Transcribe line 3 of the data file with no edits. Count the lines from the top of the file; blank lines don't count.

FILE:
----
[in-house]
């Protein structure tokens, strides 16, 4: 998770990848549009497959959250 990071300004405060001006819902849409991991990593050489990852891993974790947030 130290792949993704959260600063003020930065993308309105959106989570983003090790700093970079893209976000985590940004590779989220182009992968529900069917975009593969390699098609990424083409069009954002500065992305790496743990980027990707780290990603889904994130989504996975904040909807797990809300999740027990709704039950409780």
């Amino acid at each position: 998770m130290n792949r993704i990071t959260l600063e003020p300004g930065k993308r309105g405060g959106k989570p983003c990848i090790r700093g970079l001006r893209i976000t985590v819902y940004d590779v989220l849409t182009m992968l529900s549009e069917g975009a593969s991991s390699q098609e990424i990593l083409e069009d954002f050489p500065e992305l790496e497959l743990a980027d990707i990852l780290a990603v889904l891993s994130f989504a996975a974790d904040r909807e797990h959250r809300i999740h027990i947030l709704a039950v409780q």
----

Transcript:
């Amino acid at each position: 998770m130290n792949r993704i990071t959260l600063e003020p300004g930065k993308r309105g405060g959106k989570p983003c990848i090790r700093g970079l001006r893209i976000t985590v819902y940004d590779v989220l849409t182009m992968l529900s549009e069917g975009a593969s991991s390699q098609e990424i990593l083409e069009d954002f050489p500065e992305l790496e497959l743990a980027d990707i990852l780290a990603v889904l891993s994130f989504a996975a974790d904040r909807e797990h959250r809300i999740h027990i947030l709704a039950v409780q």